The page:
In a win for reproductive justice advocates, a Tennessee bill that would have permanently extended the state’s dangerous “Fetal Assault Law” was defeated in a 3-3 committee vote on Tuesday. The law will now sunset on July 1st.
The 2014 law criminalizes pregnant women and new mothers struggling with drug dependence, allowing prosecutors to charge them with aggravated assault if they experience a complication in their pregnancy. If found guilty, women could face up to 15 years in prison and lose their parental rights indefinitely.
“The legacy of this law and its companion bills has created a hostile healthcare environment for pregnant mothers who had become terrified to seek prenatal care because of this legislation. The punitive nature of this legislation also forced mothers to consider having abortions for wanted pregnancies to avoid jail time,” said Cherisse Scott, CEO of a Memphis-based reproductive justice organization SisterReach. “Because of the defeat of this law, pregnant mothers struggling with addiction have a better chance of maintaining custody of their children while they seek out rehabilitation and Tennessee families have a fighting chance of staying together.”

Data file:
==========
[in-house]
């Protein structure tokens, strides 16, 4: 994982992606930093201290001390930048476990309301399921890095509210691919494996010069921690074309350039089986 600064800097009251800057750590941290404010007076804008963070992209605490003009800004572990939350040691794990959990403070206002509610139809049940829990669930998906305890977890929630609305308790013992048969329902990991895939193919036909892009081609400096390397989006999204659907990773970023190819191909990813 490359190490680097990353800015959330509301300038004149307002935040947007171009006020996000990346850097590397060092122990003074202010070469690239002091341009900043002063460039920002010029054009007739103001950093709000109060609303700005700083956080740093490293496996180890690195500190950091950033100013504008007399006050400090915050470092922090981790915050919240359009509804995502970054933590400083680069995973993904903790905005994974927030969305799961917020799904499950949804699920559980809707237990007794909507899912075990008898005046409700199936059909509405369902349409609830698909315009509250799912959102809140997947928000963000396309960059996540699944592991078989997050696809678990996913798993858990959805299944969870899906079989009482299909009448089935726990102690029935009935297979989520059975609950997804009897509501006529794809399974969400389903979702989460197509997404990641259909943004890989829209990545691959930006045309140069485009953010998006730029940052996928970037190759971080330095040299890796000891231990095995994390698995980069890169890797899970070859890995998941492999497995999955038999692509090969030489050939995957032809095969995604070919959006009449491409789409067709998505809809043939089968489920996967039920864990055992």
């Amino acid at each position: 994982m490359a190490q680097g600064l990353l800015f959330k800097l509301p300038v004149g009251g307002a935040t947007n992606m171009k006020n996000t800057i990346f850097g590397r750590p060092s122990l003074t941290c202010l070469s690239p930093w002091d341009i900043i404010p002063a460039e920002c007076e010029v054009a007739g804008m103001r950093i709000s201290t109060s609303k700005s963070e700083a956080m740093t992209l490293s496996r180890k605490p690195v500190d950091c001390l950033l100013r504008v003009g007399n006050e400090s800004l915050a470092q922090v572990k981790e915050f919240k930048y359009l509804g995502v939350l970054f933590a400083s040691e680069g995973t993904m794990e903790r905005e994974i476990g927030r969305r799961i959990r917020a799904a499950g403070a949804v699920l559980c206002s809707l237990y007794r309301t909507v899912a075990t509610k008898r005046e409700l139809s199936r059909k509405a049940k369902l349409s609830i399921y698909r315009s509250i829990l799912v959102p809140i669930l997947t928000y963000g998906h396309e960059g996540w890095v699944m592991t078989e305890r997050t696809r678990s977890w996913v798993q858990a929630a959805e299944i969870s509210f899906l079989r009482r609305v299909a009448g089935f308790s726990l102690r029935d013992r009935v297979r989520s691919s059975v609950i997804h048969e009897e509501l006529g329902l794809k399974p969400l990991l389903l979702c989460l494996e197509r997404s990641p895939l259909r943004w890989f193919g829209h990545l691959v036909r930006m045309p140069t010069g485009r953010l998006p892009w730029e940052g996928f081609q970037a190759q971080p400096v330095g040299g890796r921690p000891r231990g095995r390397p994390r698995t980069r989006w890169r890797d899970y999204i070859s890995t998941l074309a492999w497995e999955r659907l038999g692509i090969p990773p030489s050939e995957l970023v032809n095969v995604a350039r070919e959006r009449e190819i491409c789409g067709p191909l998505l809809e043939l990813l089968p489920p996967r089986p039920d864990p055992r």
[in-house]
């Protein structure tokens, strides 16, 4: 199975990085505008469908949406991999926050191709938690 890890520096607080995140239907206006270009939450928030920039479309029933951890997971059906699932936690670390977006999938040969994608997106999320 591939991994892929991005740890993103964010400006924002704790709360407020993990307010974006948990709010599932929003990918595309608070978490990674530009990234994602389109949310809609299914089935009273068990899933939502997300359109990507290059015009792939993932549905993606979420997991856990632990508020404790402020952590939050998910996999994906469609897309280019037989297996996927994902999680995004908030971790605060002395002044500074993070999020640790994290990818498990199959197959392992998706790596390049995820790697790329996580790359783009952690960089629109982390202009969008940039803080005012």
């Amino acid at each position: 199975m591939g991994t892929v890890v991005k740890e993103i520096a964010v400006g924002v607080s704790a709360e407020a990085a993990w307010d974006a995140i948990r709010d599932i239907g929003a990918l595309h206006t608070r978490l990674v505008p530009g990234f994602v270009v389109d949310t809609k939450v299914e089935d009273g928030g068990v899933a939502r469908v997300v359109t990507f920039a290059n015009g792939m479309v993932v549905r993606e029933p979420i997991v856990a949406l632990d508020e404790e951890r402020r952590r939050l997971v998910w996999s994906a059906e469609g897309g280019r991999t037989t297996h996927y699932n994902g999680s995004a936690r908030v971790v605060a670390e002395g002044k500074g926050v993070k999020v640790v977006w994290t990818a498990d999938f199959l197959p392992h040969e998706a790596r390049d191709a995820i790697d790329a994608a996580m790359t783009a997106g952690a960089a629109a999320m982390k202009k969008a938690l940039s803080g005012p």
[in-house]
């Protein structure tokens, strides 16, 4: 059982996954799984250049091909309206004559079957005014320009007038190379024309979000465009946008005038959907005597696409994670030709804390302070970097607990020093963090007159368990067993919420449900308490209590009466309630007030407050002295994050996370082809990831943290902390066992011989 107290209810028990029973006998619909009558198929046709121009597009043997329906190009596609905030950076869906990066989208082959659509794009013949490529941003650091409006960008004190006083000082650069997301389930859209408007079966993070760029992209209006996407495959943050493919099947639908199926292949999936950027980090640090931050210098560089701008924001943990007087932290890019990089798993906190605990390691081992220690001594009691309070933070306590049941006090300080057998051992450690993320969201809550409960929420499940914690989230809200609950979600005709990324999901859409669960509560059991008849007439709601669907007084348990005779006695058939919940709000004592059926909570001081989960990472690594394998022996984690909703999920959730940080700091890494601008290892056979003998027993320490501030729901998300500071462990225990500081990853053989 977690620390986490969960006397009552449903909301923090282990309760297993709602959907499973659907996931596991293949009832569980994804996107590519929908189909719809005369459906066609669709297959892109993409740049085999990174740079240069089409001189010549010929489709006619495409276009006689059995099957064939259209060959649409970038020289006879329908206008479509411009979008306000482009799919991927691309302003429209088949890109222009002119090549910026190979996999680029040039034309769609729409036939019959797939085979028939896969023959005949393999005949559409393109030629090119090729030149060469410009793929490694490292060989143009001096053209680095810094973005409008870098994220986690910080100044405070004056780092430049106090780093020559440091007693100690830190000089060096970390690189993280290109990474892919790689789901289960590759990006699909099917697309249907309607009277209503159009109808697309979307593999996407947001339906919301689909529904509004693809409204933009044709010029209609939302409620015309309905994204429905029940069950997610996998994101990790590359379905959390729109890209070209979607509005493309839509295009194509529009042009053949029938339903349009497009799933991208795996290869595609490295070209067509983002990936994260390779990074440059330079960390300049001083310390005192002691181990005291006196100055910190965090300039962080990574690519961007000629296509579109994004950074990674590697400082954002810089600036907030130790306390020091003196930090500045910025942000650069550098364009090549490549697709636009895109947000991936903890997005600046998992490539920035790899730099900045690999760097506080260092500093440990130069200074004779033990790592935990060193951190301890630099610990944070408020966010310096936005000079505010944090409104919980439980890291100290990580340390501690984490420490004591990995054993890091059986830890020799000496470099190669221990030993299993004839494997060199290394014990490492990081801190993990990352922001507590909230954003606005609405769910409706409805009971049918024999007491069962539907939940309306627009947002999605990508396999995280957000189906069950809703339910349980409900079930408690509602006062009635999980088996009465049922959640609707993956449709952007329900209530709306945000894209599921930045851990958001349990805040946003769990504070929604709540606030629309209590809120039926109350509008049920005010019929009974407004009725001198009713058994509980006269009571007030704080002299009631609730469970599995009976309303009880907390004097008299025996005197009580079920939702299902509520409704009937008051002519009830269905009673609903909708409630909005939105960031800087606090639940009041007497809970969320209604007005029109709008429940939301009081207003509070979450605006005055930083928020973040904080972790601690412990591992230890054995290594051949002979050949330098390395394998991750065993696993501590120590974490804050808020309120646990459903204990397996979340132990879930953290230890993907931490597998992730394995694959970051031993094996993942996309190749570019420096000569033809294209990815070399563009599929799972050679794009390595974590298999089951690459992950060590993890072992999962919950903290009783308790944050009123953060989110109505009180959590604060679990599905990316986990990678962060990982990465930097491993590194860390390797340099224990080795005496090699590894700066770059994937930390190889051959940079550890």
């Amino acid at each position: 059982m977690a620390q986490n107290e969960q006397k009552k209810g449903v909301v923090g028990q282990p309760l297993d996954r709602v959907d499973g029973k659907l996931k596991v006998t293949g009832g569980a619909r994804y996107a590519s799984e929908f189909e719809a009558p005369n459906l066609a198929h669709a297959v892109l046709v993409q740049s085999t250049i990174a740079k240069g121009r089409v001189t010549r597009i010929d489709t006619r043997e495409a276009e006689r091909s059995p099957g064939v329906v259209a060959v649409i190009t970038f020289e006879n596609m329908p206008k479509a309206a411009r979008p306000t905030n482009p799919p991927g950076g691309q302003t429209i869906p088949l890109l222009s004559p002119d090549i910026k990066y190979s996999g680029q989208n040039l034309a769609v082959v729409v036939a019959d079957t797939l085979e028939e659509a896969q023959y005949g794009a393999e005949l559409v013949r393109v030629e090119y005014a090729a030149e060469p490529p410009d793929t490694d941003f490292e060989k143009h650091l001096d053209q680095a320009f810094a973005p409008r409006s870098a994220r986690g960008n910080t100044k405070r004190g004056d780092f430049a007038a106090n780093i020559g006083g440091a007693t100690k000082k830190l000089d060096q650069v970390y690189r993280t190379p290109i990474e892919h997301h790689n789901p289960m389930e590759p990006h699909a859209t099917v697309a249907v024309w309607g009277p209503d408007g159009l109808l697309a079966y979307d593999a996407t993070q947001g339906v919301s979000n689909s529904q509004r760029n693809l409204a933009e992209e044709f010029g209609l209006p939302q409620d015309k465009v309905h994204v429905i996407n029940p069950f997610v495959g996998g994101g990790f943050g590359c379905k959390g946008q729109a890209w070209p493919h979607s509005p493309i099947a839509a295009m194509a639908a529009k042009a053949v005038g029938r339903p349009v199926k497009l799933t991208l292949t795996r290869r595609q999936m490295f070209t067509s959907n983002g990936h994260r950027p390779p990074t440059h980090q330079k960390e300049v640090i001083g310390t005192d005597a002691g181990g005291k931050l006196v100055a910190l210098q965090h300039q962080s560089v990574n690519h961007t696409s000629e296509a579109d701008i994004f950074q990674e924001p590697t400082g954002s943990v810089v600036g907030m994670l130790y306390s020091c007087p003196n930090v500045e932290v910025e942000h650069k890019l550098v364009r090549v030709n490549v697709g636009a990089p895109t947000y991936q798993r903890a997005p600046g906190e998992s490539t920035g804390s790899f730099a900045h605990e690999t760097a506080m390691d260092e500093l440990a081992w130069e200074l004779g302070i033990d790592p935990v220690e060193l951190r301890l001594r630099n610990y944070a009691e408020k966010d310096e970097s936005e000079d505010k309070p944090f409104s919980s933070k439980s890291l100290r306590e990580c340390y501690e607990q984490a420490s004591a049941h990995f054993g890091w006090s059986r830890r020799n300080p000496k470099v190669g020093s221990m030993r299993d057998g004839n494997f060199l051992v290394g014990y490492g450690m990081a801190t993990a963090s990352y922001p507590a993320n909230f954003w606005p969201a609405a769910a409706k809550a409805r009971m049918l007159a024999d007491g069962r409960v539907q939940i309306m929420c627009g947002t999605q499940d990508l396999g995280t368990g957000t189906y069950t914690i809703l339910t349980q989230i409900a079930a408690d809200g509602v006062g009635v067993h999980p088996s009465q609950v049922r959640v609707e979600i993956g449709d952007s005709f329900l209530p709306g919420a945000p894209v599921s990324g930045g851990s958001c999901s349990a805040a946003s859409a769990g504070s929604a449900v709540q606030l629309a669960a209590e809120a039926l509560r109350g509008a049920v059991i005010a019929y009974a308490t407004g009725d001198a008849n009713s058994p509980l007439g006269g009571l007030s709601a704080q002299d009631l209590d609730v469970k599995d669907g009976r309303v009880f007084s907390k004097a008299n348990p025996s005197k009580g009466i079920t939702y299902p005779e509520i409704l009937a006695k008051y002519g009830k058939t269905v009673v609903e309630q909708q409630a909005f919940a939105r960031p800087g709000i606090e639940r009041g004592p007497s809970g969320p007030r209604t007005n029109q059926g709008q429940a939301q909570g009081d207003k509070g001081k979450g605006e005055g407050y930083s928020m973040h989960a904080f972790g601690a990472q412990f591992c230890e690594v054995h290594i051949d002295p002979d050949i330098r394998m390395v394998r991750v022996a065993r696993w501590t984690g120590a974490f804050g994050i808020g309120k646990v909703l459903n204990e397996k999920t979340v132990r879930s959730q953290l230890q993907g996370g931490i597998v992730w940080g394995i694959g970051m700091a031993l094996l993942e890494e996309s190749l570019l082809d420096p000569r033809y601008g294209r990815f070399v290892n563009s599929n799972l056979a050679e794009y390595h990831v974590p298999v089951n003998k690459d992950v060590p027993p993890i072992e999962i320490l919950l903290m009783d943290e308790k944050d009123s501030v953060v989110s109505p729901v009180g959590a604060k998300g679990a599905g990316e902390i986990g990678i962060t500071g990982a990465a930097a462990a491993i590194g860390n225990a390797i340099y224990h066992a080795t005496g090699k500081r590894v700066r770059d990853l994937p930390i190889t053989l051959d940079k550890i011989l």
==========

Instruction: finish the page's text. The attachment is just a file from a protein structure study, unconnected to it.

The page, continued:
“The defeat of this bill is a huge victory not just for Tennessee, but we hope that it will also serve as a signal to the other states that are considering advancing their own bills that replicate this harmful policy,” said Allison Glass, state director of Healthy and Free Tennessee. “We should never put our criminal justice system in the position of creating health policy.”
During the hearings on the bill to extend the 2014 law, women and doctors testified about its negative effects. Charles Harmuth, an addiction specialist and former OB-GYN, testified that data from the year after the law took effect show an increase in the number of drug-dependent pregnant women who did not access prenatal care. A woman who had been charged under the law also testified that it did not encourage people to seek treatment, but rather instilled fear and discouraged those wanting to receive prenatal care.